Netflix (NFLX) reappeared on Fortune’s World’s Most Admired Top 50 All-Stars list this month after a four-year absence. Responders to our survey, who are business insiders and C-suite executives, aren’t the only ones who have fallen in love, then out, then back in love. The company is in favor again because of a focus on innovation and stellar stock performance. An investor who purchased 100 shares 10 years ago would have seen his or her stake balloon from $2,200 to $73,000, with dividends reinvested.
Even over the past year the stock has given investors plenty to admire. Shares are up 63% from one year ago, though since December the stock price has fallen by a quarter, then jumped 19% from its February lows. In a day, shares can be up 5%, then down as much the next.
Why the volatility? “It is one of the more confusing equities on the planet to figure out,” says FBR Research analyst Barton Crockett. Investors struggle for a couple of reasons. First, Netflix is pioneering an entirely new business. “We have never seen anything like this: a global direct-to-consumer video service with completely original content that is separate from the traditional TV ecosystem,” Crockett says.
Netflix (No. 19, World’s Most Admired Companies) also has no direct publicly traded competitor for comparison. Amazon (AMZN) and Hulu have similar services, but both are owned by larger parents with other businesses that muddy the valuation.
Within Netflix, its two main businesses are at dramatically different points in their development, making it even more difficult to pin down its stock’s worth. With more than 45 million subscribers, its U.S. business is mature and, more important, has become very profitable, allowing Netflix to invest $5 billion to create 31 new series this year.
But its international unit, with about 30 million viewers, is still “deep in investment mode,” says Mark Mahaney, an analyst at RBC Capital. “Before they can generate $1, they have to spend money to get content to have a service that people would sign up for. By the nature of the beast, you have to invest upfront.”
It’s this business that has investors perplexed. Crockett says the U.S. streaming service is worth about $25 a share, or a little over a quarter of the company’s current stock price. That implies the remaining value, or roughly $75 a share, comes from the international business, which represents 30% of revenue, and is projected to grow 65% by the end of 2016.
It’s a leap of faith. According to a survey Mahaney conducted, in Japan, for example, only 1% of respondents said they had used the company’s services. That might sound like an opportunity, but a whopping 57% said they were “not at all likely” to pay for streaming content, almost three times as many as in the U.S.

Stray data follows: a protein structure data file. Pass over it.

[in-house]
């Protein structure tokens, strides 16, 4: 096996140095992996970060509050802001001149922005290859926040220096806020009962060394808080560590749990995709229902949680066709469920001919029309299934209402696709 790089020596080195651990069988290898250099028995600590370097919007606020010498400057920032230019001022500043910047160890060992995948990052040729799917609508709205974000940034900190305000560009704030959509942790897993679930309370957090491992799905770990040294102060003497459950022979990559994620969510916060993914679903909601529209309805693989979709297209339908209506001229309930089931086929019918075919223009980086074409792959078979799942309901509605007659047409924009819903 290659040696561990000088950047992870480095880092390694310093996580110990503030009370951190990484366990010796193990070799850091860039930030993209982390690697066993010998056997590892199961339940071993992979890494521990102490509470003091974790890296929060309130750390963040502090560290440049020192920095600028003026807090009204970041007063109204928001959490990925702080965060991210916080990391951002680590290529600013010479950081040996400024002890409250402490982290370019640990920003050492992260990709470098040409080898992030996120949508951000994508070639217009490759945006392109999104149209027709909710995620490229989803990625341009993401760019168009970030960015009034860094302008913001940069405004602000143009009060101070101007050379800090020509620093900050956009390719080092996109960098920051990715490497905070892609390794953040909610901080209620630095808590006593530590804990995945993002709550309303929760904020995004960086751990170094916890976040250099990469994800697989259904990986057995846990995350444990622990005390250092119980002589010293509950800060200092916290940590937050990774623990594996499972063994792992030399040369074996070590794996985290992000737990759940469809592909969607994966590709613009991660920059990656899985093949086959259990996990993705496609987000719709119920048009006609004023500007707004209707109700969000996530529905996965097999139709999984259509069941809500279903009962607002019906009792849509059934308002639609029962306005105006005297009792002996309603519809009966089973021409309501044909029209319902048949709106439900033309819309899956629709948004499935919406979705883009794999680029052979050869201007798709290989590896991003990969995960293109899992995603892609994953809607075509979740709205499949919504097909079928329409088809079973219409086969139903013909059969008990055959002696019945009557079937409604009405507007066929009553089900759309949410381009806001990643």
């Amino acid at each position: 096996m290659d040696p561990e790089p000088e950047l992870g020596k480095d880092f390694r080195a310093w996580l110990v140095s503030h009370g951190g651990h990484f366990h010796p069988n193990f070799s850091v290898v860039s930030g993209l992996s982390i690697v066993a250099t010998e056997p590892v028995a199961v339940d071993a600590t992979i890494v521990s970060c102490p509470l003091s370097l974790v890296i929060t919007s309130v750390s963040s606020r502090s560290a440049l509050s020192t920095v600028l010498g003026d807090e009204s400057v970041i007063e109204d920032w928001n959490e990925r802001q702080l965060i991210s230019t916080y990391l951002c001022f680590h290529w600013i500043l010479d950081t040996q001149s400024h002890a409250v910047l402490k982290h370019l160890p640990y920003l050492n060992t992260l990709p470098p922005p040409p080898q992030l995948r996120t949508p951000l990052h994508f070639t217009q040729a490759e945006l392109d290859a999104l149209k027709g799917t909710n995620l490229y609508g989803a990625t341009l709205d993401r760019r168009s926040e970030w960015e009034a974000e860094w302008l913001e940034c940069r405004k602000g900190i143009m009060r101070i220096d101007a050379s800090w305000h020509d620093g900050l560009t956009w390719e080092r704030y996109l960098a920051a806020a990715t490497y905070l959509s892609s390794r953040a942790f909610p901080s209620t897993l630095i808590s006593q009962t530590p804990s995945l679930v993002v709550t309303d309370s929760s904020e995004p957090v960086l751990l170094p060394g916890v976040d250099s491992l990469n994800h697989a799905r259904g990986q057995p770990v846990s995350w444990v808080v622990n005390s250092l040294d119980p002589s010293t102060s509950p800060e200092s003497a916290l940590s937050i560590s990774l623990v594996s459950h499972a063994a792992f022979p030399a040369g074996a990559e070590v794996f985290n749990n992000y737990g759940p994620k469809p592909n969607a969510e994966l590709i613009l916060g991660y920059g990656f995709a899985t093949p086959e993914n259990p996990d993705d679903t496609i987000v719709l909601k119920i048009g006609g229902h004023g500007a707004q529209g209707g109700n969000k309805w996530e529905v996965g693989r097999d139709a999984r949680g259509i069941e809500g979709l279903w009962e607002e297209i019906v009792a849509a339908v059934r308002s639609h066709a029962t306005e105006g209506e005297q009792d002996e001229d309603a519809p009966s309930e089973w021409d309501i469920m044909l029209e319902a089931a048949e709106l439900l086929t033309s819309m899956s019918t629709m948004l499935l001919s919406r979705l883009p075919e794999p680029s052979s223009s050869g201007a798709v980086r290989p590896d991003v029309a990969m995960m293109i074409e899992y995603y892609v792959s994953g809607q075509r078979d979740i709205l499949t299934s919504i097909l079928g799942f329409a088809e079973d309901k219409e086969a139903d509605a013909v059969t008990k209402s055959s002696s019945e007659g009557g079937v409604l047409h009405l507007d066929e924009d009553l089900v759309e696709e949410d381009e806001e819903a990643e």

Nevertheless, Mahaney is a firm believer, putting a $200 valuation on the stock, roughly twice its current price, in three to eight years. He points to Netflix penetration in markets like Germany and France that are “not necessarily known for being too U.S. culture-centric,” but where it has reached about 10% of viewers, a key hurdle to showing it has a “material presence in the market.”
Crockett also believes American entertainment is exportable. “People around the world may love or hate America, but by and large they tend to love American entertainment,” he says.
The trouble, he says, is that many of the grand expectations are already reflected in the stock price. Shares trade at nearly 83 times 2017’s projected earnings, and analysts are expecting profit to quadruple by next year. As he sees it, Netflix’s price won’t rise much unless it has another trick up its sleeve.
Still, it is hard to find an analyst who doesn’t see CEO Reed Hastings as a visionary. He “invented two companies,” Mahaney says. “DVD by mail and the business that killed DVD by mail.”
According to Crockett, he “will go down in history as one of the greatest entrepreneurs of all time. He is incredibly insightful, incredibly innovative, and has a remarkable ability to adapt.”
See the full list of Fortune’s Top 50 All-Stars and the World’s Most Admired Companies at fortune.com/wmac.
A version of this article appears in the April 1, 2016 issue of Fortune with the headline “What’s Next for Netflix?”.